Introduction: Make a Fabric Collage With Epoxy
I combined quilting squares with epoxy resin into an artistic collage, and framed it with cherry.
(And it has a woodworking theme.)
Teachers! Did you use this instructable in your classroom?
Add a Teacher Note to share how you incorporated it into your lesson.
Step 1: Option: Video Build
If you like, you can watch a video build of this project.
Otherwise, read on!
Step 2: About This Fabric...
I've owned this piece of fabric for about a year, and I've been trying to figure out what to do with it ever since I got it.
About a year ago, my wife and I were on vacation and we decided to stop in and visit a quilting store. It was a large one with all kinds of interesting fabric and patterns. In the stacks I came across this woodworking-themed fabric. It looked interesting, so I bought it.
It has a kind of old-fashioned look to it. The tools pictures are not at all modern. I thought it was intriguing, and I wanted to do something with it. But what? And so it has just sat around for the past year.
In case someone else is interested in this fabric, here are the details of the pattern. This was printed along the edge of the fabric. It reads: "Dan Morris Design 2016 for Quilting Treasures. www.quiltingtreasures.com"
Step 3: Chop It Up
After a lot of deliberation, I decided that I would cut it up into individual squares, I would then put them together in a kind of intentionally messy layered piece. This would give me a manageably sized project, as the original piece of fabric was fairly large. This would also allow me to skip some of the graphics that I did not like -- there are a number of images of mechanics tools, for instance, that don't really apply to my woodworking hobby. I was kind of thinking of a something like a "word cloud", but with images.
I used a rotary cutter to cut up the fabric into squares. For all the people out there who know nothing about fabric or quilting -- this is basically a sharpened metal disc that is mounted to a handle and used to cut fabric in a precise way. It's kind of like a pizza cutter. (I'm primarily a woodworker myself, but my wife is into fabric arts and has all these cool tools for that.)
With the fabric cut into pieces, I started sorting. I sorted out the pieces I didn't want. I sorted out some of the "maybe" pieces. And, I sorted the rest into categories -- there were four power drill squares, for example.
Step 4: Sort Sort Sort Think Think Think
I then started trying different layouts. I tried a few before settling on one that I liked. In the four corners I put the four pieces that looked sort of like blueprints. For the centre, I reserved the piece with the "Work Zone" sign. And for the rest, I just tried laying them out in different orientations and placements. For instance, I didn't want two circular saw pieces beside each other.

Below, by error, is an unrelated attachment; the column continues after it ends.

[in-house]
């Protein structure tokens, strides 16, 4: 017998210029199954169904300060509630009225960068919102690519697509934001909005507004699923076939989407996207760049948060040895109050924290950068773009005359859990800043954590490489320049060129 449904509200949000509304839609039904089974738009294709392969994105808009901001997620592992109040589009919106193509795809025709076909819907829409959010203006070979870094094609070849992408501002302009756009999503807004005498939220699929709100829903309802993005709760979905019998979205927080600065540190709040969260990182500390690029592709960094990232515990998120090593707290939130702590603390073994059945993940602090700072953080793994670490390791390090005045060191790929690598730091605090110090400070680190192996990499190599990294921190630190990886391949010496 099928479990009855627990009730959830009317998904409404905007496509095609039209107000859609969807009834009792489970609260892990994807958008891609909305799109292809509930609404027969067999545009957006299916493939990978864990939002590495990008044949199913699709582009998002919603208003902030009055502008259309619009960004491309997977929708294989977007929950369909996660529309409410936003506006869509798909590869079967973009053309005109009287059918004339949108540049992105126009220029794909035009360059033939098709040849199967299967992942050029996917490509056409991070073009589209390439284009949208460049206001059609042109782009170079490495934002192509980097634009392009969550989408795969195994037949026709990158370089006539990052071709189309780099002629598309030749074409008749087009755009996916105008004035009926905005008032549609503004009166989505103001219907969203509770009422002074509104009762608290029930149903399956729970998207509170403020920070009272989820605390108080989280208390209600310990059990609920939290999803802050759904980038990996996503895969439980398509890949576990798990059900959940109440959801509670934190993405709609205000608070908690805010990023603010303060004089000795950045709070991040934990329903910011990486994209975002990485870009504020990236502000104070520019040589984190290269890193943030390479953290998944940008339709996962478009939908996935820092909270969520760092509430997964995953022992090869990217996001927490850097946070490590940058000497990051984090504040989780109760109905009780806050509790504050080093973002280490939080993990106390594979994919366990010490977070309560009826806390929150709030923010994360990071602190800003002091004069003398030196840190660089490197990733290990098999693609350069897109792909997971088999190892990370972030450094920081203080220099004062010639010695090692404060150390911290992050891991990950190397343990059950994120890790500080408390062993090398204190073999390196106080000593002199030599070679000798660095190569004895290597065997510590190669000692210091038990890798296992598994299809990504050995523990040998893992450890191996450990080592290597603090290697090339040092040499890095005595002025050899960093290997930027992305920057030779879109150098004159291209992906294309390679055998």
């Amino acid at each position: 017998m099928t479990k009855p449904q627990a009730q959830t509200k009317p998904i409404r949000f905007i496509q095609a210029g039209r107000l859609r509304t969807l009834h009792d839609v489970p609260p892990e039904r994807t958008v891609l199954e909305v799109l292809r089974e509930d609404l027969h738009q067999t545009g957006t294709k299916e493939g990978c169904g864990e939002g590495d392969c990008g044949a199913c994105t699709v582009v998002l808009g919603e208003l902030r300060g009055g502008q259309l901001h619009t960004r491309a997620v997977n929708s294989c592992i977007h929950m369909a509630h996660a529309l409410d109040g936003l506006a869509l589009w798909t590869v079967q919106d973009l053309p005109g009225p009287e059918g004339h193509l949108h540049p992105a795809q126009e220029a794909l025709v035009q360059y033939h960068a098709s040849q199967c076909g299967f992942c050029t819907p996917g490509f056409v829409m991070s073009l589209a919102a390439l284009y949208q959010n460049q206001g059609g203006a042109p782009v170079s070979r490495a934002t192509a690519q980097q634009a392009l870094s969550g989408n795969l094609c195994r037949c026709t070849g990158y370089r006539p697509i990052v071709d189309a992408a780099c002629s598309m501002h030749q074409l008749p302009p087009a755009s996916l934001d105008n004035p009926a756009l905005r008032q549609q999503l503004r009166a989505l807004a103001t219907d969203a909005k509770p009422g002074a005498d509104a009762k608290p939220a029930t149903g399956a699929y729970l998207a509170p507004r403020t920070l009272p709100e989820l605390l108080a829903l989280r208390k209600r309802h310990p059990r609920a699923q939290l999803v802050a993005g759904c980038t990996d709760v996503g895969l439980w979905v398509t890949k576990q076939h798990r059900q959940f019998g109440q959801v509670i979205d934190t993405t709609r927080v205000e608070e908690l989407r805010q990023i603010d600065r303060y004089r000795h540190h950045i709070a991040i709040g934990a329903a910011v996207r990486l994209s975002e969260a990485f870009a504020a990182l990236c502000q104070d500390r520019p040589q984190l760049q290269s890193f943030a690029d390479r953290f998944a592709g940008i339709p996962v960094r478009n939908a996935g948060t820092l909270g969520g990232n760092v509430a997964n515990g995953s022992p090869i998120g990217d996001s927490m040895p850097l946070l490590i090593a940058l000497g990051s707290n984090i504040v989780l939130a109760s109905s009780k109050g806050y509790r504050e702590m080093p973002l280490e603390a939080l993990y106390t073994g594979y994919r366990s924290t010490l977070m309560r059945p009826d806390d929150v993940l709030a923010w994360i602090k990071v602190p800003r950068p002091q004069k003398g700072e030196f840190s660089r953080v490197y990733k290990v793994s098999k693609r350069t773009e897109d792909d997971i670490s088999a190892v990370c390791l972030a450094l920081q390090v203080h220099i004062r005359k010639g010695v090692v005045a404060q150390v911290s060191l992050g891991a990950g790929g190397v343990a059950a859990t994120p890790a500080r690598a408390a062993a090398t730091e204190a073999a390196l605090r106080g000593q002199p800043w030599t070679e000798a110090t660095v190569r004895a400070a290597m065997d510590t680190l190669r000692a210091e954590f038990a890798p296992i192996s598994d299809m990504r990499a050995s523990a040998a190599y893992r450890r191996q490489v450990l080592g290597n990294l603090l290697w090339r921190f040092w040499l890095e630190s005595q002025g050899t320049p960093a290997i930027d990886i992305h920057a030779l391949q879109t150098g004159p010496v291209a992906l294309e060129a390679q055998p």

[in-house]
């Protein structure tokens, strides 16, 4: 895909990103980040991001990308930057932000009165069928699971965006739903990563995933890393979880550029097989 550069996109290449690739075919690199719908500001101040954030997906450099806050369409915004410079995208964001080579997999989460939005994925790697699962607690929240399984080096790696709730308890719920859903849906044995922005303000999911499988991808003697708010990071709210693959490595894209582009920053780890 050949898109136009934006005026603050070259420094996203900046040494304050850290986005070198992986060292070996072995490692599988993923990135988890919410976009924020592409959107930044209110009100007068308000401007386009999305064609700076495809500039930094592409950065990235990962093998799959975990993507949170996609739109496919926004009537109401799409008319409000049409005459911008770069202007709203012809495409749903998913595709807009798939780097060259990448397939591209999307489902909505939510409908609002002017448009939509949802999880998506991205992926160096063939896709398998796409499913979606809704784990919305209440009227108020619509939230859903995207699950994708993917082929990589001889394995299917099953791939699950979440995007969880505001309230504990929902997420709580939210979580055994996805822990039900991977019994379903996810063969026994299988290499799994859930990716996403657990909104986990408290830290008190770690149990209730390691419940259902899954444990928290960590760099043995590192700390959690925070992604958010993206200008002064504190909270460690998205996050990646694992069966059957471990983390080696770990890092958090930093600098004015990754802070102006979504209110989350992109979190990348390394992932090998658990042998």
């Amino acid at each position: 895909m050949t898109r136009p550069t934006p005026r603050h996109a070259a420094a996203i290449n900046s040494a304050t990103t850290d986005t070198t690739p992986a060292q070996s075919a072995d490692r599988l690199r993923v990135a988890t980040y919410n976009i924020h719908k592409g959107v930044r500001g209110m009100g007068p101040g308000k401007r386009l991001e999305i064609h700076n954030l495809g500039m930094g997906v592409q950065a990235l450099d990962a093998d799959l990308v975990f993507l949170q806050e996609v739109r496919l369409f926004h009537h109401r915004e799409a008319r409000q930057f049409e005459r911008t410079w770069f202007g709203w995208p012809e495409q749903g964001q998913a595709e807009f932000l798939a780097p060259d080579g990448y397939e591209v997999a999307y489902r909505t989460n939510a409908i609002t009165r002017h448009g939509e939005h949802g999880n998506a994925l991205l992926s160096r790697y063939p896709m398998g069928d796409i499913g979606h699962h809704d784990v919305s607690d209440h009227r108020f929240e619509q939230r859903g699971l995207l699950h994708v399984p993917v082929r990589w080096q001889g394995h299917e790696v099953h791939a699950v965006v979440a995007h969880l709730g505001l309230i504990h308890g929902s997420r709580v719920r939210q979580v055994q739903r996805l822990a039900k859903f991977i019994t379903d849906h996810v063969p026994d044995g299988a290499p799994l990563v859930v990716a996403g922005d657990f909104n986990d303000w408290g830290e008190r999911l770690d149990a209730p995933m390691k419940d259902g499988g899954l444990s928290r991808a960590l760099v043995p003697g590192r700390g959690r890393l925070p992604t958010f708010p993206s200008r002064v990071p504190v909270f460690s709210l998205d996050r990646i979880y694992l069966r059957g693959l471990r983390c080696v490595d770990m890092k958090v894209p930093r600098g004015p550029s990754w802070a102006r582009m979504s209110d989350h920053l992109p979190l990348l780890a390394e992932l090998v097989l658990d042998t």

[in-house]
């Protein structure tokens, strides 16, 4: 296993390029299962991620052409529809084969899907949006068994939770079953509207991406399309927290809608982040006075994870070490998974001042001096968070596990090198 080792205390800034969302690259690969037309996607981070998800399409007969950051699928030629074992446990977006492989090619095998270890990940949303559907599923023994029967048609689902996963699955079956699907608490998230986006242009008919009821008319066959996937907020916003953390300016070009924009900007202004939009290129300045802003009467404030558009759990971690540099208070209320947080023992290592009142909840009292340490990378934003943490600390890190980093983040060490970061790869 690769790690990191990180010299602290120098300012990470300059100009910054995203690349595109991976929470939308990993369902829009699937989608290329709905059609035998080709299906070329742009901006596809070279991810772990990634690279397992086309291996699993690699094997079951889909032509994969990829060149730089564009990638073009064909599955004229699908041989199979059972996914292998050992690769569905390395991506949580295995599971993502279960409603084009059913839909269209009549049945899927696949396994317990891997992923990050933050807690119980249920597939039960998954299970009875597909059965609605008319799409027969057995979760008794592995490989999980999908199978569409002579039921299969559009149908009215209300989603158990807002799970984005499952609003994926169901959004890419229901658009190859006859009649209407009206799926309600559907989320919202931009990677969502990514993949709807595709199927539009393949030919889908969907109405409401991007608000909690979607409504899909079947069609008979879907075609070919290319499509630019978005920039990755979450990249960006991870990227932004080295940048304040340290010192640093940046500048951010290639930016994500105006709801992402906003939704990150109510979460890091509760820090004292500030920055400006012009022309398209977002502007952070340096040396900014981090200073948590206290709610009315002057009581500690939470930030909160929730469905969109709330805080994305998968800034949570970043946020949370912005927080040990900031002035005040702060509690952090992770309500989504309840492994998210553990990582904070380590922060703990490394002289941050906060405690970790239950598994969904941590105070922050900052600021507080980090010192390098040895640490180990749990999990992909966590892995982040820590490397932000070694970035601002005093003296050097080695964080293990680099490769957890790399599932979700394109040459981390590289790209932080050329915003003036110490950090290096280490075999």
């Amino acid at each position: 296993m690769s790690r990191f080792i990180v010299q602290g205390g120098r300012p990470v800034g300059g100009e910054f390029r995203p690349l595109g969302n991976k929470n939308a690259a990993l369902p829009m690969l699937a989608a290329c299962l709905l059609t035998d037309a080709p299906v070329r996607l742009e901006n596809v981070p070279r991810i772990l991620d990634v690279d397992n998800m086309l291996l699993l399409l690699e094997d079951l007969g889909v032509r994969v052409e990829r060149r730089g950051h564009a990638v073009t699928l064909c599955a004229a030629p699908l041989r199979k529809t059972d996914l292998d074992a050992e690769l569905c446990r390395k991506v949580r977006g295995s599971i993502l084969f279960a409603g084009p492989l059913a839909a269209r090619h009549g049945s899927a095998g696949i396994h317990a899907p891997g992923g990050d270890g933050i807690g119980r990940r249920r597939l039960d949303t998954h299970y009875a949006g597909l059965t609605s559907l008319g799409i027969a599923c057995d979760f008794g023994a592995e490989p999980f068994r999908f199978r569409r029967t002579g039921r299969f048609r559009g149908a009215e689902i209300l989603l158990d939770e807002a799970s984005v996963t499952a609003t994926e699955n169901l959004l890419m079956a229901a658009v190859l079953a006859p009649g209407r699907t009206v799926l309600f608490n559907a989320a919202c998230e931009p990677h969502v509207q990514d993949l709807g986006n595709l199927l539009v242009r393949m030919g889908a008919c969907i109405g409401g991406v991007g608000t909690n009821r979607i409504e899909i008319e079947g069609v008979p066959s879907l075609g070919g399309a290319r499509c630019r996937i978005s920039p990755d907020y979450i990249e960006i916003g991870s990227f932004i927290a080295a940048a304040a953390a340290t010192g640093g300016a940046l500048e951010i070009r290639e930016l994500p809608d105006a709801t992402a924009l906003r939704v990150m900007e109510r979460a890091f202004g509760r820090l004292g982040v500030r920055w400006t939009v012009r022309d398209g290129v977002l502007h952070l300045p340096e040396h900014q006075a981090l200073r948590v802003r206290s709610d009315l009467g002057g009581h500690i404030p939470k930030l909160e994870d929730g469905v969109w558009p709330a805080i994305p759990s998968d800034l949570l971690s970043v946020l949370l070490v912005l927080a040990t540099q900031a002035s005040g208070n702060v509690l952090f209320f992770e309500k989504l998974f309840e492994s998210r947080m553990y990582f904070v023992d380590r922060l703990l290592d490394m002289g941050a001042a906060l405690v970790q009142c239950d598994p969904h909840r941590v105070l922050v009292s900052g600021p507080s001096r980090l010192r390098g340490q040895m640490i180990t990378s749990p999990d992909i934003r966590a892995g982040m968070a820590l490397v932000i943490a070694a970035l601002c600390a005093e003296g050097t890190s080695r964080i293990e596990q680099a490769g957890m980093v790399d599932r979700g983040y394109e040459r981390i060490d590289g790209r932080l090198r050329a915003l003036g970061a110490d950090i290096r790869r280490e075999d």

I also had to take care and consider what the partially covered pieces looked like. My wife came down at one point and noted that one of the drill graphics which was mostly covered, looked kind of like part of a pistol. That required a minor change.
Once I had a layout that I liked, I took a few photos of it, just in case the layout was disturbed. I then covered it with a piece of plywood, for protection, and left it for a while, to give me time to reflect on it and be sure that it was what I wanted.
Step 5: Spray Glue Is Easier Than Sewing
Some time later, I came back to the project, and decided that I liked the arrangement. So it was time to proceed.
I picked out each fabric piece one at a time, starting from the four corners, and starting with the pieces that were UNDER the other pieces. I applied some Spray adhesive (3M Super 77 Spray Adhesive) to the back of the fabric, and then stuck it down permanently on the cardstock-and-plywood back that I had prepared.
(And I realize that I didn't show anything about the backing board. I used a piece of 1/8" thick plywood as a back for the artwork, and over that I glued on a piece of bright white card stock.)
All this glueing and arranging took some time and care. I had my tablet close at hand, with the photo of the layout. I referred to that constantly, as I removed pieces from the "practise layout" and then glued them permanently in place on the backer board.
One thing to note is that I took some of the rejected pieces and glued them down in locations where I was concerned that some of the background might show through. I did not want to see any of the white background! I wanted the entire piece to just be a collage of overlapping fabric. But at the same time, I was trying to keep it so that the fabric pieces were mostly visible. So there was often not that much overlap at some of the corners.
Step 6: Trim Off the Excess
I left the glue to dry for a short time, and then flipped the panel over and used my wife's rotary fabric cutter to trim the fabric off right along the edge of the backer board.
And then you can see the finished backer board with all the chosen pieces glued down and trimmed to fit.
Step 7: Framed!
The next step was to frame the piece.
This project album is about the fabric and epoxy, as well as about the design, so I'm rudely skipping the frame build completely. I have details -- including video -- on my website of the easy-to-make frame stock that I like to build: wordsnwood.com/2013/framebuild/
In brief, I prepared some cherry stock to a width of about two inches and a thickness of about seven-eighths of an inch. I glued it together using a strap clamp, and later added some splines across the miter joints. I like to run a couple of grooves down the face of my frame stock, for visual interest. For a final touch, I added a chamfer around the outside. Once it was complete I applied 3 coats of spray lacquer.